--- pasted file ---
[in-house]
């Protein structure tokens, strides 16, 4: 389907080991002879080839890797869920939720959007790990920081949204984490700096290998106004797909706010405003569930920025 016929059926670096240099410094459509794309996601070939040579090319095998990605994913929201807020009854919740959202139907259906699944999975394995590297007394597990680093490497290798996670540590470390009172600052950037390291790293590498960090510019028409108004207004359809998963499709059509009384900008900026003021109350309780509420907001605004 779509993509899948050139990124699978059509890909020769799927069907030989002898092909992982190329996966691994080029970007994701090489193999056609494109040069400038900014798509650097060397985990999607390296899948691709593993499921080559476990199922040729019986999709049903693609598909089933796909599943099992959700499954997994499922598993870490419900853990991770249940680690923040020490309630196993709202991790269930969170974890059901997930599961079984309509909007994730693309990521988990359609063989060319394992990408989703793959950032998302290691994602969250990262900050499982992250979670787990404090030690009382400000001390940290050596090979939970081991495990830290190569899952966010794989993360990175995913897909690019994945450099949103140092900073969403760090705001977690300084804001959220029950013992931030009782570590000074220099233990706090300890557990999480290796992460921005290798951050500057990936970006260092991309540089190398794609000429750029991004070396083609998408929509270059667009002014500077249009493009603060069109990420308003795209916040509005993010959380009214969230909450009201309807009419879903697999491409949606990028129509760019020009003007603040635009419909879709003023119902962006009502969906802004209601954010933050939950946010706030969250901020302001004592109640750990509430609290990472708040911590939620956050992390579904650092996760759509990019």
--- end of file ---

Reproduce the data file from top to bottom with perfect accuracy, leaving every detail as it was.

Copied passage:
[in-house]
């Protein structure tokens, strides 16, 4: 389907080991002879080839890797869920939720959007790990920081949204984490700096290998106004797909706010405003569930920025 016929059926670096240099410094459509794309996601070939040579090319095998990605994913929201807020009854919740959202139907259906699944999975394995590297007394597990680093490497290798996670540590470390009172600052950037390291790293590498960090510019028409108004207004359809998963499709059509009384900008900026003021109350309780509420907001605004 779509993509899948050139990124699978059509890909020769799927069907030989002898092909992982190329996966691994080029970007994701090489193999056609494109040069400038900014798509650097060397985990999607390296899948691709593993499921080559476990199922040729019986999709049903693609598909089933796909599943099992959700499954997994499922598993870490419900853990991770249940680690923040020490309630196993709202991790269930969170974890059901997930599961079984309509909007994730693309990521988990359609063989060319394992990408989703793959950032998302290691994602969250990262900050499982992250979670787990404090030690009382400000001390940290050596090979939970081991495990830290190569899952966010794989993360990175995913897909690019994945450099949103140092900073969403760090705001977690300084804001959220029950013992931030009782570590000074220099233990706090300890557990999480290796992460921005290798951050500057990936970006260092991309540089190398794609000429750029991004070396083609998408929509270059667009002014500077249009493009603060069109990420308003795209916040509005993010959380009214969230909450009201309807009419879903697999491409949606990028129509760019020009003007603040635009419909879709003023119902962006009502969906802004209601954010933050939950946010706030969250901020302001004592109640750990509430609290990472708040911590939620956050992390579904650092996760759509990019």